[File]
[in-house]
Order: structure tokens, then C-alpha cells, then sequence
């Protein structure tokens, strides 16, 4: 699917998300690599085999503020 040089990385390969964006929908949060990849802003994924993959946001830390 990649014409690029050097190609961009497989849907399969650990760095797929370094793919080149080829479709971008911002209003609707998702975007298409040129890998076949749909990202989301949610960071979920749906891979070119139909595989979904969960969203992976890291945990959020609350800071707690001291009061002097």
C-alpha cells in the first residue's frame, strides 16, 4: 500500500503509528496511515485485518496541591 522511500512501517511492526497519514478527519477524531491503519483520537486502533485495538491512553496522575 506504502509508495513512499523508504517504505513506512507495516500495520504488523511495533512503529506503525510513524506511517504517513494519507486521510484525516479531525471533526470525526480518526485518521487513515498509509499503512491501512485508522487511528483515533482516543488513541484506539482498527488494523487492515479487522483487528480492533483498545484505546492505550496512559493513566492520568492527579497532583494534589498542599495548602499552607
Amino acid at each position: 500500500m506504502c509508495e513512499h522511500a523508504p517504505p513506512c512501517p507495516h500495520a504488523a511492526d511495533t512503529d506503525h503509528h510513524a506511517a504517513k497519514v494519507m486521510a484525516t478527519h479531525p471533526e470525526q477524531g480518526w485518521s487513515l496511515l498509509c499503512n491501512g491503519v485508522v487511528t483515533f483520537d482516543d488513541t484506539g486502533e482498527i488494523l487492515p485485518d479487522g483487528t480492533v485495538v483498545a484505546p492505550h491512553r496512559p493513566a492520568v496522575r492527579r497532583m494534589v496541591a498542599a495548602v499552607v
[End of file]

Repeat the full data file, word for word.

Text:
[in-house]
Order: structure tokens, then C-alpha cells, then sequence
């Protein structure tokens, strides 16, 4: 699917998300690599085999503020 040089990385390969964006929908949060990849802003994924993959946001830390 990649014409690029050097190609961009497989849907399969650990760095797929370094793919080149080829479709971008911002209003609707998702975007298409040129890998076949749909990202989301949610960071979920749906891979070119139909595989979904969960969203992976890291945990959020609350800071707690001291009061002097």
C-alpha cells in the first residue's frame, strides 16, 4: 500500500503509528496511515485485518496541591 522511500512501517511492526497519514478527519477524531491503519483520537486502533485495538491512553496522575 506504502509508495513512499523508504517504505513506512507495516500495520504488523511495533512503529506503525510513524506511517504517513494519507486521510484525516479531525471533526470525526480518526485518521487513515498509509499503512491501512485508522487511528483515533482516543488513541484506539482498527488494523487492515479487522483487528480492533483498545484505546492505550496512559493513566492520568492527579497532583494534589498542599495548602499552607
Amino acid at each position: 500500500m506504502c509508495e513512499h522511500a523508504p517504505p513506512c512501517p507495516h500495520a504488523a511492526d511495533t512503529d506503525h503509528h510513524a506511517a504517513k497519514v494519507m486521510a484525516t478527519h479531525p471533526e470525526q477524531g480518526w485518521s487513515l496511515l498509509c499503512n491501512g491503519v485508522v487511528t483515533f483520537d482516543d488513541t484506539g486502533e482498527i488494523l487492515p485485518d479487522g483487528t480492533v485495538v483498545a484505546p492505550h491512553r496512559p493513566a492520568v496522575r492527579r497532583m494534589v496541591a498542599a495548602v499552607v